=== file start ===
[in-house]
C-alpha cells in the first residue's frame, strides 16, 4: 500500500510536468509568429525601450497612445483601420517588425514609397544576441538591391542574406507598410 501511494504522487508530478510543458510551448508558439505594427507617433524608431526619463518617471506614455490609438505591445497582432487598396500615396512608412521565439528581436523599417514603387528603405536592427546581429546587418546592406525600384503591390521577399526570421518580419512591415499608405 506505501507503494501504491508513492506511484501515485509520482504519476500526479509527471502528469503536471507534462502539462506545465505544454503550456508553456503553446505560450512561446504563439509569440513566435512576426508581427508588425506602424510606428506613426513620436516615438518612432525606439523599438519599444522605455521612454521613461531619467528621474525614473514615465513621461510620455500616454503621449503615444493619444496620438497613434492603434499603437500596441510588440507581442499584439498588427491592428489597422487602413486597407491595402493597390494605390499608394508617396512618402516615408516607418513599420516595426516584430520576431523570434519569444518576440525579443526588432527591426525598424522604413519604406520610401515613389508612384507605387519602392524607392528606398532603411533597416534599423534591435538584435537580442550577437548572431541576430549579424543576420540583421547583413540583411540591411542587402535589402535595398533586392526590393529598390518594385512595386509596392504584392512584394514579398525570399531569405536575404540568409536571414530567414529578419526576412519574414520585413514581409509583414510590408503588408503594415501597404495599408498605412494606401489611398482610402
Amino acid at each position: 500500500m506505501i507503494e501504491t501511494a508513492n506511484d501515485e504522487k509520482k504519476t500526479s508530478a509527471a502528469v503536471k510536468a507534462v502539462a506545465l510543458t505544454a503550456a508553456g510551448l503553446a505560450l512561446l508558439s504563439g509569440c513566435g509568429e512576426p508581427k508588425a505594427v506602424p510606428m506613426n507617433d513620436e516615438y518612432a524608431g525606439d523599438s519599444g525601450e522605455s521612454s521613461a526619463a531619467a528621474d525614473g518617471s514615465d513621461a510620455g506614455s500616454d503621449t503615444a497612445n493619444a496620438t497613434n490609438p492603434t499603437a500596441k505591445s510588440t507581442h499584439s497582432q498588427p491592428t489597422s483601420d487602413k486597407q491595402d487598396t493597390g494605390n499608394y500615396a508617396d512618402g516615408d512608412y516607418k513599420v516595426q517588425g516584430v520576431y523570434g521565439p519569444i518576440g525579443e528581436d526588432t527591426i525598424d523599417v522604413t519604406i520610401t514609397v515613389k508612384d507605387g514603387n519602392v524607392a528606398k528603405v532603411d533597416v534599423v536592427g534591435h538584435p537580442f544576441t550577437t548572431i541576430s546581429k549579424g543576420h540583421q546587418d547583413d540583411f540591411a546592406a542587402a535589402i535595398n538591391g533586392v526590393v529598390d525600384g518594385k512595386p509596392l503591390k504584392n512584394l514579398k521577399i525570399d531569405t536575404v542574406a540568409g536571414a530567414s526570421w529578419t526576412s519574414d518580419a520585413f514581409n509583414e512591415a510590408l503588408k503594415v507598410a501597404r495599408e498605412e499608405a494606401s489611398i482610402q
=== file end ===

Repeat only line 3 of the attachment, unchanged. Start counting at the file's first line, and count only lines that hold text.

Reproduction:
Amino acid at each position: 500500500m506505501i507503494e501504491t501511494a508513492n506511484d501515485e504522487k509520482k504519476t500526479s508530478a509527471a502528469v503536471k510536468a507534462v502539462a506545465l510543458t505544454a503550456a508553456g510551448l503553446a505560450l512561446l508558439s504563439g509569440c513566435g509568429e512576426p508581427k508588425a505594427v506602424p510606428m506613426n507617433d513620436e516615438y518612432a524608431g525606439d523599438s519599444g525601450e522605455s521612454s521613461a526619463a531619467a528621474d525614473g518617471s514615465d513621461a510620455g506614455s500616454d503621449t503615444a497612445n493619444a496620438t497613434n490609438p492603434t499603437a500596441k505591445s510588440t507581442h499584439s497582432q498588427p491592428t489597422s483601420d487602413k486597407q491595402d487598396t493597390g494605390n499608394y500615396a508617396d512618402g516615408d512608412y516607418k513599420v516595426q517588425g516584430v520576431y523570434g521565439p519569444i518576440g525579443e528581436d526588432t527591426i525598424d523599417v522604413t519604406i520610401t514609397v515613389k508612384d507605387g514603387n519602392v524607392a528606398k528603405v532603411d533597416v534599423v536592427g534591435h538584435p537580442f544576441t550577437t548572431i541576430s546581429k549579424g543576420h540583421q546587418d547583413d540583411f540591411a546592406a542587402a535589402i535595398n538591391g533586392v526590393v529598390d525600384g518594385k512595386p509596392l503591390k504584392n512584394l514579398k521577399i525570399d531569405t536575404v542574406a540568409g536571414a530567414s526570421w529578419t526576412s519574414d518580419a520585413f514581409n509583414e512591415a510590408l503588408k503594415v507598410a501597404r495599408e498605412e499608405a494606401s489611398i482610402q